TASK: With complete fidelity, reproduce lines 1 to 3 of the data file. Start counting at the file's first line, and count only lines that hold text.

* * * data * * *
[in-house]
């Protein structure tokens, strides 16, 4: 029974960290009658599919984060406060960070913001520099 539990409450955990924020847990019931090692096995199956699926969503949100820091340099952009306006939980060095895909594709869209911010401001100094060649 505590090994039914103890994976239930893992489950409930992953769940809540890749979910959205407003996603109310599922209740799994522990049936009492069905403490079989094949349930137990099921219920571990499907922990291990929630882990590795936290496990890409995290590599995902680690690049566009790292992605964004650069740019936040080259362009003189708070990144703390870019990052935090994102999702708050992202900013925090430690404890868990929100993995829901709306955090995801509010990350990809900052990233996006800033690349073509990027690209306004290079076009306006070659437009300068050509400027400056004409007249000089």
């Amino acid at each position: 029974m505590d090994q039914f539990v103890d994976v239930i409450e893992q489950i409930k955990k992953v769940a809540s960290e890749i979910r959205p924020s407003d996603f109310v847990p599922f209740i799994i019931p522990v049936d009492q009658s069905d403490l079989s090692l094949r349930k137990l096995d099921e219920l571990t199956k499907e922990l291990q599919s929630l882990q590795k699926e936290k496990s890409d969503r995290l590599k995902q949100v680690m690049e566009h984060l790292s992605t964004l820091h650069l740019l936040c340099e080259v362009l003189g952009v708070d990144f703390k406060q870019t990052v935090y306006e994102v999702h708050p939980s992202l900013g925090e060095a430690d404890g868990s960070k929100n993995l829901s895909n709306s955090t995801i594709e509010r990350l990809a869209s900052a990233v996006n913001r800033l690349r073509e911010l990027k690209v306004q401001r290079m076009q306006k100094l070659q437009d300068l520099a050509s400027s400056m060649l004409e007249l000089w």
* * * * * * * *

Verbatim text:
[in-house]
């Protein structure tokens, strides 16, 4: 029974960290009658599919984060406060960070913001520099 539990409450955990924020847990019931090692096995199956699926969503949100820091340099952009306006939980060095895909594709869209911010401001100094060649 505590090994039914103890994976239930893992489950409930992953769940809540890749979910959205407003996603109310599922209740799994522990049936009492069905403490079989094949349930137990099921219920571990499907922990291990929630882990590795936290496990890409995290590599995902680690690049566009790292992605964004650069740019936040080259362009003189708070990144703390870019990052935090994102999702708050992202900013925090430690404890868990929100993995829901709306955090995801509010990350990809900052990233996006800033690349073509990027690209306004290079076009306006070659437009300068050509400027400056004409007249000089």
């Amino acid at each position: 029974m505590d090994q039914f539990v103890d994976v239930i409450e893992q489950i409930k955990k992953v769940a809540s960290e890749i979910r959205p924020s407003d996603f109310v847990p599922f209740i799994i019931p522990v049936d009492q009658s069905d403490l079989s090692l094949r349930k137990l096995d099921e219920l571990t199956k499907e922990l291990q599919s929630l882990q590795k699926e936290k496990s890409d969503r995290l590599k995902q949100v680690m690049e566009h984060l790292s992605t964004l820091h650069l740019l936040c340099e080259v362009l003189g952009v708070d990144f703390k406060q870019t990052v935090y306006e994102v999702h708050p939980s992202l900013g925090e060095a430690d404890g868990s960070k929100n993995l829901s895909n709306s955090t995801i594709e509010r990350l990809a869209s900052a990233v996006n913001r800033l690349r073509e911010l990027k690209v306004q401001r290079m076009q306006k100094l070659q437009d300068l520099a050509s400027s400056m060649l004409e007249l000089w």